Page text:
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Doctors: 'I'm Sorry' Doesn't Mean 'I'm Liable'

Joe Cantlupe, for HealthLeaders Media, April 28, 2011

When my dad died of cancer in a hospital 15 years ago, my mother felt everyone seemed so cold, so sterile. There were expressions of sympathy, but it seemed perfunctory. In any event, she was not planning to race to an attorney's office to file some malpractice suit. Everyone did what he or she could for my dad. Blame was not in the family's lexicon following my dad's death. Sorrow was.

In Michigan, there is a broad coalition of support for the "I'm sorry" measure, including a group of medical malpractice lawyers. The legislation has an enabling quality for patients as well as physicians, Elmassian says. "Compassion expressed at the time of the event provides closure for families. That's the key point," Elmassian says. "Many times, they want answers for what happened."

Cecil B. Wilson, MD, president of the American Medical Association, said in an interview with HealthLeaders Media that the AMA sees the "I'm Sorry" legislation as "potentially viable." But, he says such measures must be incorporated with other aspects of tort reform to crack down on malpractice litigation, such as medical courts, expert certification procedures and "safe harbors for physicians who practice" under scientific guidelines.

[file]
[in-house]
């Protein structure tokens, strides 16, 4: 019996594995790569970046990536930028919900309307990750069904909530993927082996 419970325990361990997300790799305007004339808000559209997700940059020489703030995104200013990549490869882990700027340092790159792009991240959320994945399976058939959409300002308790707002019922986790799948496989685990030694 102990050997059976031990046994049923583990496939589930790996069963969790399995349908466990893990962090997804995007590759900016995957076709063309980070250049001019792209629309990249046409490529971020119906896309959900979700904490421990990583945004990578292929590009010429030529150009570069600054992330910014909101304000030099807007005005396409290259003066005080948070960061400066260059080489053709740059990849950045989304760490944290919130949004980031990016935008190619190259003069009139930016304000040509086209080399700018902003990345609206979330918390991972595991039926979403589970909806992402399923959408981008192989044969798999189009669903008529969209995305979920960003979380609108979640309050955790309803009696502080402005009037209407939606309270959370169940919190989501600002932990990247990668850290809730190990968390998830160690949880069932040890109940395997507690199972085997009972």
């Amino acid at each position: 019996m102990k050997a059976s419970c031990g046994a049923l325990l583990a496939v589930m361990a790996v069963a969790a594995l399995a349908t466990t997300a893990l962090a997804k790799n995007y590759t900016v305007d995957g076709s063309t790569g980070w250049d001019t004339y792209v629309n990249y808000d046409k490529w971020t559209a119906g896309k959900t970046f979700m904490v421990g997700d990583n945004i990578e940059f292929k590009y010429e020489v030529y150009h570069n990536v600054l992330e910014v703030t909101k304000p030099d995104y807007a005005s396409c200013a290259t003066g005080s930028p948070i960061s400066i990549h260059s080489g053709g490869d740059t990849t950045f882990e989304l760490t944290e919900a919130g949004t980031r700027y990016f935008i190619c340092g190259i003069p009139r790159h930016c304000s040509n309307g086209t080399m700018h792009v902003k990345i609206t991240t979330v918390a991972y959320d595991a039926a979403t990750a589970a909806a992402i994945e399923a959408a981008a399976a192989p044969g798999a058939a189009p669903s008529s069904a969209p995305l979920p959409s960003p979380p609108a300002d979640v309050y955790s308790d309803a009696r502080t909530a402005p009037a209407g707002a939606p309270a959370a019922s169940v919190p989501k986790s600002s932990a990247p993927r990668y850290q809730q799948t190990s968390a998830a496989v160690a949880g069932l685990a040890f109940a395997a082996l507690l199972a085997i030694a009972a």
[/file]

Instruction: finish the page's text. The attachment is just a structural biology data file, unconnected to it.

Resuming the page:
"We think all these things need to be tested to see if it helps us with the challenges we have in medical liability that we think has run amok," Wilson said. "Just the apology itself has to be part of a bigger system to be helpful. The reality is that the current system creates so much animosity." Generally, many lawyers discourage physicians from apologizing, and "certainly most insurers discourage them from apologizing for fear it would hurt them in court," Wilson said.

The overall liability reform is necessary, in part, to "decrease this atmosphere of animosity "and "defensive medicine," Wilson said. "Physicians fear being hauled into court."

Nancy Foster, vice-president for quality and patient safety policy for the American Hospital Association, says that the "I am Sorry" legislation is a step forward in dealing with malpractice issues.

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